The truth about Wal­mart’s pay raises

Wisconsin Gazette - - Front Page -

The hyp­o­crit­i­cal move had lit­tle to do with last year’s “tax re­form” bill.

Wal­mart, the world’s largest brick-and-mor­tar re­tailer, re­cently pulled a most cringe­wor­thy bait and switch.

First the bait: On Jan. 11, the com­pany an­nounced that it was rais­ing its min­i­mum wage to $11 per hour and dol­ing out bonuses of up to $1,000. The no­to­ri­ously cheap­skate com­pany — which once gave its work­ers the hol­i­day bonus of pro­vid­ing di­rec­tions on how to ap­ply for food stamps — at­trib­uted its new­found largesse to the re­cently passed Repub­li­can tax cuts.

The rich, who ben­e­fit dis­pro­por­tion­ately from the tax “re­form,” joined with their syco­phants in gush­ing over the news. They de­clared that Wal­mart’s move clearly showed the virtues of trickle-down eco­nomics.

But Wal­mart’s claim that the tax cut made the wage in­crease pos­si­ble is lu­di­crous on sev­eral lev­els.

First, the com­pany is headed to­ward about $12 bil­lion in net in­come this year. So do the math, as Money did: It will take only nine days of earn­ings to cover the raises and bonuses.

The com­pany could al­ready af­ford the raise, tax cuts not­with­stand­ing.

Sec­ond, Wal­mart has been rais­ing wages steadily to com­pete for good work­ers. Now, with the un­em­ploy­ment rate at 4 per­cent, em­ploy­ees are harder than ever to find. And the com­pe­ti­tion for tal­ent led Tar­get to in­crease its min­i­mum wage to $11 an hour months ago. Wal­mart is play­ing catch-up, not re­act­ing to tax cuts. Third, re­call that the com­pany raised its min­i­mum wage to $9 per hour in 2015 and $10 per hour in 2016. So in­creas­ing to $11 per hour for 2018 is fairly un­re­mark­able — and clearly part of a strat­egy hatched years ago.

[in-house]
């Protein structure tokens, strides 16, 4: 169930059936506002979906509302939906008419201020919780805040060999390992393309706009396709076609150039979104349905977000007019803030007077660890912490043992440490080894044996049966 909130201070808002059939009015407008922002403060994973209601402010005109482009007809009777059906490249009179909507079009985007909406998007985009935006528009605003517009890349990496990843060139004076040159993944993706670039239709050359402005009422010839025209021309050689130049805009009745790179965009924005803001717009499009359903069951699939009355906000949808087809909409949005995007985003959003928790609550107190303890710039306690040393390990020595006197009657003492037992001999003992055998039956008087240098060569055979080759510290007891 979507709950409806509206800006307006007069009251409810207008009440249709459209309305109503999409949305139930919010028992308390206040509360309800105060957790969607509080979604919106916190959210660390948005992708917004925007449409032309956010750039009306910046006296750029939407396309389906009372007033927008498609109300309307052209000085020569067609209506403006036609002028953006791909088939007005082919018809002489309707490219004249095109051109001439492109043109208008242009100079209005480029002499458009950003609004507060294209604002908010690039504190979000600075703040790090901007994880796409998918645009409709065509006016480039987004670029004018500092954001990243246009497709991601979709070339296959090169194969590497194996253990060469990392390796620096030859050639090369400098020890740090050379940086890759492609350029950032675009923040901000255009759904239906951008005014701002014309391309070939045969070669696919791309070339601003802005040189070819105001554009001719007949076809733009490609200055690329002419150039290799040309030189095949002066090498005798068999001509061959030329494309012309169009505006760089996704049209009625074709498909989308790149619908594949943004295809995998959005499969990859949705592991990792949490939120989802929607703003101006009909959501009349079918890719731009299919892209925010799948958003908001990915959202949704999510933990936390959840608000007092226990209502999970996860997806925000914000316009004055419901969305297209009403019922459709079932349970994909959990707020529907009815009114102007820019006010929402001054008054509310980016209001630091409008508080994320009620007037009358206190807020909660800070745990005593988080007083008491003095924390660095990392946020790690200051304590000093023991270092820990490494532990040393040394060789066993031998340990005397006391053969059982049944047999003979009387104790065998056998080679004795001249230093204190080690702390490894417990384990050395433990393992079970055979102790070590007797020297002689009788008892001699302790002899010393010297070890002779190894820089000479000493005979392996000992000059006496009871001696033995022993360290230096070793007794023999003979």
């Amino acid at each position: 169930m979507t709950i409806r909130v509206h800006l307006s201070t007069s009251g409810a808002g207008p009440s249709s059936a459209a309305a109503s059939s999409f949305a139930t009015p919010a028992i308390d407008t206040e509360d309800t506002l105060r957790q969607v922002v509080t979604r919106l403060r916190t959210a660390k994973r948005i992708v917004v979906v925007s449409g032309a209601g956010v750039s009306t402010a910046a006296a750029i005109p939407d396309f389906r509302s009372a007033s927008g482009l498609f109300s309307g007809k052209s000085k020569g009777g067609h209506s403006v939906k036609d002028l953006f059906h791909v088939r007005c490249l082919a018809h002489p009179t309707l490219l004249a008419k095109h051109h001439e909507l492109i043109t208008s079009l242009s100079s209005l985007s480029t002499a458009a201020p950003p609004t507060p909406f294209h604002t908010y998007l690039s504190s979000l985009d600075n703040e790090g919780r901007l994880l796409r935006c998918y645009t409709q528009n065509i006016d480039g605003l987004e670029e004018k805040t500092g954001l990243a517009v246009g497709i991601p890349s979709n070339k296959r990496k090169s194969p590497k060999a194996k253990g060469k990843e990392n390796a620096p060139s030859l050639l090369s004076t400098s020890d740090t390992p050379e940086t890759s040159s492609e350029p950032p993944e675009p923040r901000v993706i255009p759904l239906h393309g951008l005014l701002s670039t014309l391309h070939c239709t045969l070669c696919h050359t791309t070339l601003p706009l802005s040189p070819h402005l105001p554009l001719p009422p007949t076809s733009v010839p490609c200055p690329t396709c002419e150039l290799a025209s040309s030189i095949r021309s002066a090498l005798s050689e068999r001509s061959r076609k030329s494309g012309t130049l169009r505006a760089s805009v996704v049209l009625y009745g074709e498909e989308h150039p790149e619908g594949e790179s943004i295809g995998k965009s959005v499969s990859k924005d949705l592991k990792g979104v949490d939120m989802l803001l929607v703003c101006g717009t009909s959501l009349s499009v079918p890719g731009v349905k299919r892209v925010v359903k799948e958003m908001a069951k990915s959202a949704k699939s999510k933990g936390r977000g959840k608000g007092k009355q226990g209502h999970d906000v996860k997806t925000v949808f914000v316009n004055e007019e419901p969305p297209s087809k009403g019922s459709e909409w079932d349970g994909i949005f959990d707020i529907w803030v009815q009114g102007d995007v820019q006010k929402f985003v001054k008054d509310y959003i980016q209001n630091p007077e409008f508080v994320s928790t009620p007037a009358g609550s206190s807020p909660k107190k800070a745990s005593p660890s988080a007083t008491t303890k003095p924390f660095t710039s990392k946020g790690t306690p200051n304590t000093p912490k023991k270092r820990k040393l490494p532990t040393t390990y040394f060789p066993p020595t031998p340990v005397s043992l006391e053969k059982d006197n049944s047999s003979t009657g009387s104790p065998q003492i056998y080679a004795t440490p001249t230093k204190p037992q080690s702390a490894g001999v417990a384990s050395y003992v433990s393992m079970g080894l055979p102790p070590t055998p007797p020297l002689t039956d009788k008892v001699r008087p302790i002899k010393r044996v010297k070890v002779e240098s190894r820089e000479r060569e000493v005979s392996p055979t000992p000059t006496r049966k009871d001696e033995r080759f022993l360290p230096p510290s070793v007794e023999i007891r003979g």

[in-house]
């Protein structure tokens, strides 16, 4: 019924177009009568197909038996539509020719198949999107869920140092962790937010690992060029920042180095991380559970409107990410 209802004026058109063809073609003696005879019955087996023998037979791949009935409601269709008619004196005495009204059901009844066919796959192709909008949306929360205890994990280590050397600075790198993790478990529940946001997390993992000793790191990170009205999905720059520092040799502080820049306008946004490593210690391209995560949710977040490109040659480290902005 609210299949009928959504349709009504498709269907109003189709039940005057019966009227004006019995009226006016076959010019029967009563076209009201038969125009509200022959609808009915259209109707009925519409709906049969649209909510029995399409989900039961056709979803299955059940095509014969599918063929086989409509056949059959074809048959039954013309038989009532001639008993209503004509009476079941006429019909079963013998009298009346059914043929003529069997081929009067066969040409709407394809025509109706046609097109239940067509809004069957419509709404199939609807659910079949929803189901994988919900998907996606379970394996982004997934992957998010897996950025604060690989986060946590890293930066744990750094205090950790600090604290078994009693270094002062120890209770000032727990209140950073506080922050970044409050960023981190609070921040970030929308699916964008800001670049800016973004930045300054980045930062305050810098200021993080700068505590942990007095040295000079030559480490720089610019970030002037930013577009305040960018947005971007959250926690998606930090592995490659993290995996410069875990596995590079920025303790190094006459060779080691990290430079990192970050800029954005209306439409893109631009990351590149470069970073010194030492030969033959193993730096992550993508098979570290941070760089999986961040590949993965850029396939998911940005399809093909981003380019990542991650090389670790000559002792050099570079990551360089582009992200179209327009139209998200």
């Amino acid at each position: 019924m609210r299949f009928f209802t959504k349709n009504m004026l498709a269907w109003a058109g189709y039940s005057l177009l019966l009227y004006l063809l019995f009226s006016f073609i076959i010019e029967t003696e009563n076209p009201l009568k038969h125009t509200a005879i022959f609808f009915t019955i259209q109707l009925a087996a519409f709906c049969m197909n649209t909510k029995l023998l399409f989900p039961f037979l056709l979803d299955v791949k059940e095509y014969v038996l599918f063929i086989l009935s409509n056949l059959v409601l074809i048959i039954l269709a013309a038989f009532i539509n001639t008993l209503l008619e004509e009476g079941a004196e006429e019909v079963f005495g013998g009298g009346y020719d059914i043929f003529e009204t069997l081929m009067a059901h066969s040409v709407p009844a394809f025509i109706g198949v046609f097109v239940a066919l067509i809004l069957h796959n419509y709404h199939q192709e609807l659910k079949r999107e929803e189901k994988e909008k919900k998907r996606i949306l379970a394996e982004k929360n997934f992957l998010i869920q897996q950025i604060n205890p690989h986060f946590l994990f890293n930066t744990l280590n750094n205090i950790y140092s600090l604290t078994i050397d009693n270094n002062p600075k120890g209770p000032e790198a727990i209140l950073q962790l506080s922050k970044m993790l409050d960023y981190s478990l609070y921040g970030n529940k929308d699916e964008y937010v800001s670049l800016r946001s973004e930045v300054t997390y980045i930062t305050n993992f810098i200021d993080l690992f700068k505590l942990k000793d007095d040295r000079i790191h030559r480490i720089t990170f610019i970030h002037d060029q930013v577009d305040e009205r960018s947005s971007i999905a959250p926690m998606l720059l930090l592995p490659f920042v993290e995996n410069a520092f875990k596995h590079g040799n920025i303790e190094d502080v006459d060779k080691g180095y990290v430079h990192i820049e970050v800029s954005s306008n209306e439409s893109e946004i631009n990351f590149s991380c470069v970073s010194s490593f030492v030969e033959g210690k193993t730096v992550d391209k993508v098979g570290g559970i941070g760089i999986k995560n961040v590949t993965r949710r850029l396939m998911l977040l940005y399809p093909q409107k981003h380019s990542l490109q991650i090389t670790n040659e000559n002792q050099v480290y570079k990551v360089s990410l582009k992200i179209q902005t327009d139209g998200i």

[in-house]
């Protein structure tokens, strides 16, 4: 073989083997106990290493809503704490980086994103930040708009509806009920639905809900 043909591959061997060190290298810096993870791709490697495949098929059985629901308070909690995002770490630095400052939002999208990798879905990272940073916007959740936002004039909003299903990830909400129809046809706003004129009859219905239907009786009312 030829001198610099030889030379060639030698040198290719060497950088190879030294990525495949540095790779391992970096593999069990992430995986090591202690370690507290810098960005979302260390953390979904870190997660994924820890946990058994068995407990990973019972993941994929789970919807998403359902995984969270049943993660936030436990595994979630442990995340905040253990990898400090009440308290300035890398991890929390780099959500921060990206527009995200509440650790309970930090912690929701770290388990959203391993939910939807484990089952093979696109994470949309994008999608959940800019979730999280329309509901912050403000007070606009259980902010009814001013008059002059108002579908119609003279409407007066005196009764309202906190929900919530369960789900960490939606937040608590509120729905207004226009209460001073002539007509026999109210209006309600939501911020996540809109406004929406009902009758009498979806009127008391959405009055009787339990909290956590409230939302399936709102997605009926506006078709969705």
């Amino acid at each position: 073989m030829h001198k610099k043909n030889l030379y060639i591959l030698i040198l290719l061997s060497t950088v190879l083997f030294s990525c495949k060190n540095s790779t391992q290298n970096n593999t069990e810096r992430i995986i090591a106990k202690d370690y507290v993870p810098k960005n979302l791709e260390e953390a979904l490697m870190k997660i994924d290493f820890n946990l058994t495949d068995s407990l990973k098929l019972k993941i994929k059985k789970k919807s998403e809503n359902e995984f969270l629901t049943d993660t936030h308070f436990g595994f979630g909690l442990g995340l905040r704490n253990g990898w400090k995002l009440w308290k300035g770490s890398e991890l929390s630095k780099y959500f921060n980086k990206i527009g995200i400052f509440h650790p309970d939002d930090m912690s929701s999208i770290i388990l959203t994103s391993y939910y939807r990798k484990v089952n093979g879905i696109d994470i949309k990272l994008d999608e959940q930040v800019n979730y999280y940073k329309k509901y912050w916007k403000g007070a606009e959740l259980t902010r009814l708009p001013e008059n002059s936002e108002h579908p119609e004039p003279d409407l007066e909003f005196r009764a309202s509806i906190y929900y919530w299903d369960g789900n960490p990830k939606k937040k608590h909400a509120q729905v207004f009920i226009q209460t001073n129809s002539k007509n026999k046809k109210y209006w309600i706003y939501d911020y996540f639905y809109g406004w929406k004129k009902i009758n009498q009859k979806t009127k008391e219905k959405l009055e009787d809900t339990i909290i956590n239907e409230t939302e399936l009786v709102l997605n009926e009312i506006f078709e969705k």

Fi­nally, in an­nounc­ing its wage in­crease, Wal­mart ac­knowl­edged that it didn’t even know how much it would save from changes in the tax law.

So the cause-and-ef­fect claim touted by Wal­mart — tax cuts mean higher wages — a claim cheered by Repub­li­cans high and low, turns out to be a tall tale.

Now the switch.

On the same day it an­nounced the wage in­crease, Wal­mart said it was clos­ing 63 Sam’s Club stores around the coun­try. That meant the com­pany would be let­ting go of as many as 10,000 em­ploy­ees.

Shop­pers and em­ploy­ees alike were met with locked doors and “Store Closed” signs — with no warn­ing what­so­ever.

So per­haps Wal­mart hoped to de­flect at­ten­tion from its mass fir­ing by mak­ing a show of wage in­creases.

Wal­mart hoped to de­flect at­ten­tion from its mass fir­ing by mak­ing a show of wage in­creases. The com­pany could al­ready af­ford the raise, tax cuts not­with­stand­ing.


Other large com­pa­nies — in­clud­ing AT&T, South­west Air­lines, Wells Fargo and Fiat Chrysler Au­to­mo­biles — also said they would use tax sav­ings to help their em­ploy­ees. We’ll see how that pans out.

But we can be cer­tain that the lion’s share of ben­e­fits from the new tax scheme will go to cor­po­rate stock buy­backs, share­hold­ers, and al­ready over­paid ex­ec­u­tives. Sev­eral large com­pa­nies, in­clud­ing Cisco, Pfizer and Co­caCola, have ad­mit­ted as much.

The New York Times re­ported that many econ­o­mists doubted the tax cut would have a help­ful im­pact on wages. In an eco­nomic re­search memo ob­tained by the Times, Gold­man Sachs wrote that “we ex­pect no sig­nif­i­cant short­term ef­fect of tax re­form on” av­er­age hourly earn­ings.

Wal­mart, with the help of its Repub­li­can and rightwing me­dia cheer­lead­ers, is ei­ther ly­ing or jump­ing the gun in claim­ing that tax re­form is al­ready work­ing. And the com­pany’s at­tempt to win good­will for it­self even as it ter­mi­nates thou­sands of em­ploy­ees is cyn­i­cal and taste­less.

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